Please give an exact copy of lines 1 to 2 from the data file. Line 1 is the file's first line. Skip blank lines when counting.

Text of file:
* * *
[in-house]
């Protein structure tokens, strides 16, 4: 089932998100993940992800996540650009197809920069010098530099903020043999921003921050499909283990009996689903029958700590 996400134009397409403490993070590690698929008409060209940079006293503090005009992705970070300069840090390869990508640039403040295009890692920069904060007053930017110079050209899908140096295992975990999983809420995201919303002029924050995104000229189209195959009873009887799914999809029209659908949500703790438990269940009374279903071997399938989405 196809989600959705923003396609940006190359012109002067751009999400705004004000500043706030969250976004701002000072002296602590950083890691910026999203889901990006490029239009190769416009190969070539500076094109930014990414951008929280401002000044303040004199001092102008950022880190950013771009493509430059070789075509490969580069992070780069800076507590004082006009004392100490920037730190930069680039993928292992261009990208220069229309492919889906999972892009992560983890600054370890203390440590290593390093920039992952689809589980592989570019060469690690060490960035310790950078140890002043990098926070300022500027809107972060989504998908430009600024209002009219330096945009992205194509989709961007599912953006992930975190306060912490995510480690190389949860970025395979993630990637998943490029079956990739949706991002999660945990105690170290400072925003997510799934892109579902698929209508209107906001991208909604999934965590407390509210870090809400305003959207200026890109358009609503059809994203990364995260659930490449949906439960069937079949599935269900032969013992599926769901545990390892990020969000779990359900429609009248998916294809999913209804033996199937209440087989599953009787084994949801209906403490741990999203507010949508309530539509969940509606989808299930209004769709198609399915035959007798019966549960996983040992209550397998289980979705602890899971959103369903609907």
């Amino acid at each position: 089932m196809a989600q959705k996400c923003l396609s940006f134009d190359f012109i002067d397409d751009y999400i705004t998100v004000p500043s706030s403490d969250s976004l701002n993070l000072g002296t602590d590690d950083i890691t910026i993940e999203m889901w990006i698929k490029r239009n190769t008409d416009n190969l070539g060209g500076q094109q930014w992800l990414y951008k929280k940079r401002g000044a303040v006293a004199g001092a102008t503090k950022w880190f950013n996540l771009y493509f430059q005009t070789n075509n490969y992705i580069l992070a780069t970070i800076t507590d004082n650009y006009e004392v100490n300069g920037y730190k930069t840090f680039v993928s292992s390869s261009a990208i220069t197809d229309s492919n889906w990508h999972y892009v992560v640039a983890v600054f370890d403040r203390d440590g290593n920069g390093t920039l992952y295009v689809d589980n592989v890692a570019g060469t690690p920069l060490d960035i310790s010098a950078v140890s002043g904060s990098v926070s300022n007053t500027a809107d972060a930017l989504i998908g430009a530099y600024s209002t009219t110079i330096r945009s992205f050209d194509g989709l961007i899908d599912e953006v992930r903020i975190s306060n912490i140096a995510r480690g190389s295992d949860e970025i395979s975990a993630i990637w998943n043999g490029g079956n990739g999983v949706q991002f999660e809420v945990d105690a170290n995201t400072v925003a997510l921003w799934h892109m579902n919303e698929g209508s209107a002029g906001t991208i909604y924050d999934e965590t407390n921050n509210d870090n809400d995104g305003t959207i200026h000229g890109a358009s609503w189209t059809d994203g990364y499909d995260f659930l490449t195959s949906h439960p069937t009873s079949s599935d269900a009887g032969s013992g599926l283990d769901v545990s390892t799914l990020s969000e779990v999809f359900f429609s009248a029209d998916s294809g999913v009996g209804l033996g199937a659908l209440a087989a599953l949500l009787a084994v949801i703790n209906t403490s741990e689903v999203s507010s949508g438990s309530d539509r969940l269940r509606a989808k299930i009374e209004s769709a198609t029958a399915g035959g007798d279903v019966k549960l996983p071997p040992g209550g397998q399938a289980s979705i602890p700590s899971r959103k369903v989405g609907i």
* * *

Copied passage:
[in-house]
């Protein structure tokens, strides 16, 4: 089932998100993940992800996540650009197809920069010098530099903020043999921003921050499909283990009996689903029958700590 996400134009397409403490993070590690698929008409060209940079006293503090005009992705970070300069840090390869990508640039403040295009890692920069904060007053930017110079050209899908140096295992975990999983809420995201919303002029924050995104000229189209195959009873009887799914999809029209659908949500703790438990269940009374279903071997399938989405 196809989600959705923003396609940006190359012109002067751009999400705004004000500043706030969250976004701002000072002296602590950083890691910026999203889901990006490029239009190769416009190969070539500076094109930014990414951008929280401002000044303040004199001092102008950022880190950013771009493509430059070789075509490969580069992070780069800076507590004082006009004392100490920037730190930069680039993928292992261009990208220069229309492919889906999972892009992560983890600054370890203390440590290593390093920039992952689809589980592989570019060469690690060490960035310790950078140890002043990098926070300022500027809107972060989504998908430009600024209002009219330096945009992205194509989709961007599912953006992930975190306060912490995510480690190389949860970025395979993630990637998943490029079956990739949706991002999660945990105690170290400072925003997510799934892109579902698929209508209107906001991208909604999934965590407390509210870090809400305003959207200026890109358009609503059809994203990364995260659930490449949906439960069937079949599935269900032969013992599926769901545990390892990020969000779990359900429609009248998916294809999913209804033996199937209440087989599953009787084994949801209906403490741990999203507010949508309530539509969940509606989808299930209004769709198609399915035959007798019966549960996983040992209550397998289980979705602890899971959103369903609907």